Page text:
Trial of 'digital medicines' in the north of England

10 March 2014

The Northern Health Science Alliance (NHSA), an alliance of universities, hospitals and Academic Health Science Networks in the north of England, is working with US company Proteus Digital Health to test if taking pills with ingestible sensors can help patients take medicines properly.

An ingestible sensor is added to a pharmaceutical product and swallowed by the patient. The sensor is activated in the stomach and provides vital information about if and when the medication has been taken, as well as how their body is responding to treatment, via an electronic patch the patient wears like a plaster. The aim is to enable more effective monitoring of patients and empower individuals to take charge of their health using these 'digital medicines'.

An electronic patch with pills and data collected shown on a tablet PCAn ingestible sensor

The UK Government estimates that unused prescription medicines cost the NHS in England up to £300 million, and it is expected that much of this wastage occurs when patients stop taking their medicine without telling their doctor. This also has further implications for the patients’ health, as they are potentially putting themselves at risk of costly future complications without realising it. 

The scale of the NHSA’s reach — across eight universities, eight leading hospitals and four AHSNs — gave it the edge against competitors across the world to bring the initiative to the UK. The partnership will also create 200 highly skilled jobs as Proteus Digital Health opens its first international manufacturing site in the UK, which will serve as a new hub for the global digital medicines industry.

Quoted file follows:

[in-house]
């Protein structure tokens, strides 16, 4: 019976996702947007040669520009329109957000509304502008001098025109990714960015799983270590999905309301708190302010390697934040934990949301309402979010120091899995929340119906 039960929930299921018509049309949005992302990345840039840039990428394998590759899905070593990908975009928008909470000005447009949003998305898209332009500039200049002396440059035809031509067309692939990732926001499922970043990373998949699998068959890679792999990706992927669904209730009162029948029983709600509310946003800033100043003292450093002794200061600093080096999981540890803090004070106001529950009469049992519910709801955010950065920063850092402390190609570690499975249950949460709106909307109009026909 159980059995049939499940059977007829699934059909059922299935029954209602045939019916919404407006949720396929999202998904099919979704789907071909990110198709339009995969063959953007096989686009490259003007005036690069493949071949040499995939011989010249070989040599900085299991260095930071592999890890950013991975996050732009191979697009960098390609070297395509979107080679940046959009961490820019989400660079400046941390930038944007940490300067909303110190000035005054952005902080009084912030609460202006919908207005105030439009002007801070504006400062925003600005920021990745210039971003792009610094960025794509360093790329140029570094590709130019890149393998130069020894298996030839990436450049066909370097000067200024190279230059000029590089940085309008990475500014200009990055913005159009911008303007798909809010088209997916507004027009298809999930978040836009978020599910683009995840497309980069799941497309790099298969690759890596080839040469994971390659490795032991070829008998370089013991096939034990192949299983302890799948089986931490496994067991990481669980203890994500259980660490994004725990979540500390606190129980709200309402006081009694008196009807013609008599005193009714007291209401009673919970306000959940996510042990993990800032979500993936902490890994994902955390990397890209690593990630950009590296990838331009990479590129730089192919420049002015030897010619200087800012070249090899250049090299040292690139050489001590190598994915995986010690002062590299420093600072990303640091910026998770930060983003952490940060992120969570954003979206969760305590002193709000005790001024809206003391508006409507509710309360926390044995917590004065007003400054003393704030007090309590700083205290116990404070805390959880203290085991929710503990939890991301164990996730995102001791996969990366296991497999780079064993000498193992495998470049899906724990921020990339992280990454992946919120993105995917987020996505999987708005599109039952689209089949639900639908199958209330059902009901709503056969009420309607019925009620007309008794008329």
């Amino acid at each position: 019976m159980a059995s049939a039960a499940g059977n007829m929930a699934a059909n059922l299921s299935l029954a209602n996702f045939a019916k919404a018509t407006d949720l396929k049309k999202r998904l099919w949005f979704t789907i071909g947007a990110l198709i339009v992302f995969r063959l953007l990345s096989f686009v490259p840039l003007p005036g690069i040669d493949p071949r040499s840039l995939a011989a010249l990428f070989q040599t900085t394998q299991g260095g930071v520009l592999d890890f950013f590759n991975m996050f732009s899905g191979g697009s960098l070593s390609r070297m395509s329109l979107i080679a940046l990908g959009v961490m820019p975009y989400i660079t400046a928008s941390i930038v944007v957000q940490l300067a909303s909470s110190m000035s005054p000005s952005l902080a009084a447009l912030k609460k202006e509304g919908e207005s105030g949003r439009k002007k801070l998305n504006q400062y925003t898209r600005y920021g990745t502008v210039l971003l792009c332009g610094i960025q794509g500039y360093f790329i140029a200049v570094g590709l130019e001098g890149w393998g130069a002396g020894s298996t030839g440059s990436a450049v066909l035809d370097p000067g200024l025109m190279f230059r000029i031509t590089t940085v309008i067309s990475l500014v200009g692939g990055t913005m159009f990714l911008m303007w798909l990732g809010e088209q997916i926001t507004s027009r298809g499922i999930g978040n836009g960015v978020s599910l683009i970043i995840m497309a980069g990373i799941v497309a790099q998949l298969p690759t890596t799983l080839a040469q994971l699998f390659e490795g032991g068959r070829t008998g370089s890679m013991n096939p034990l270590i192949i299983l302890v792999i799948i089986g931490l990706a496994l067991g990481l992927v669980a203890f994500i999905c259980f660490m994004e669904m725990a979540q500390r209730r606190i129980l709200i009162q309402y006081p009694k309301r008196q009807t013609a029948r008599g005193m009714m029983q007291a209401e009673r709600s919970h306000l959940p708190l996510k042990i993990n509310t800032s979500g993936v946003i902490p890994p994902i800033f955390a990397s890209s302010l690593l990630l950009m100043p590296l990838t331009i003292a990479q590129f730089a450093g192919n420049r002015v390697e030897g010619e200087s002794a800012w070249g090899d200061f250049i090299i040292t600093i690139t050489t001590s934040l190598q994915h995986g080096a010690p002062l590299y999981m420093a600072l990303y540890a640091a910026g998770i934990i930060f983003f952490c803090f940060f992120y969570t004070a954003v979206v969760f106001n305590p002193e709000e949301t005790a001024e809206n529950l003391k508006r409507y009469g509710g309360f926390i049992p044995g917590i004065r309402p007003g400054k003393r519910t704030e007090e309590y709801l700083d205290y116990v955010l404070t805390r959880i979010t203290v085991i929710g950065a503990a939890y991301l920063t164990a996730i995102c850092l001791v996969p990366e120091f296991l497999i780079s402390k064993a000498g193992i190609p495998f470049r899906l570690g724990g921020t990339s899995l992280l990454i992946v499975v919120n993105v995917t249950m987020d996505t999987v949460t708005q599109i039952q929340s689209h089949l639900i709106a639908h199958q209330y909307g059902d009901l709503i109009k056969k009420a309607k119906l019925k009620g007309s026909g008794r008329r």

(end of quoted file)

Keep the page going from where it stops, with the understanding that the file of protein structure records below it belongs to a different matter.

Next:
Dr Hakim Yadi, Chief Executive Officer of the Northern Health Science Alliance, commented, "We are delighted to be working with Proteus to pioneer the use of this technology in the North of England to the benefit of patients and the NHS. Our lives are becoming increasingly digital, a variety of sectors have already undergone fundamental changes through the introduction of innovative digital approaches. Healthcare is clearly the next sector to benefit from such changes.”

Andrew Thompson, President and Chief Executive Officer of Proteus Digital Health, said, “The NHSA's ability to reach thousands of patients was a key factor in our decision to base this work in the UK. Through this partnership we gain valuable understanding about how to introduce this new technology on a large scale and NHS patients will have the opportunity to benefit from early access to digital medicine.”

Dr. Mark Treherne, Chief Executive Officer of UKTI’s LSIO commented:
“This move signifies an exciting new opportunity and the growing momentum of transformational healthcare technology, which is fantastic news for the patients and businesses across the UK. Having a company of Proteus Digital Health calibre operating in the UK is a huge testament to the life science ecosystem and the global lead that the UK takes in supporting the adoption of new innovative products.”


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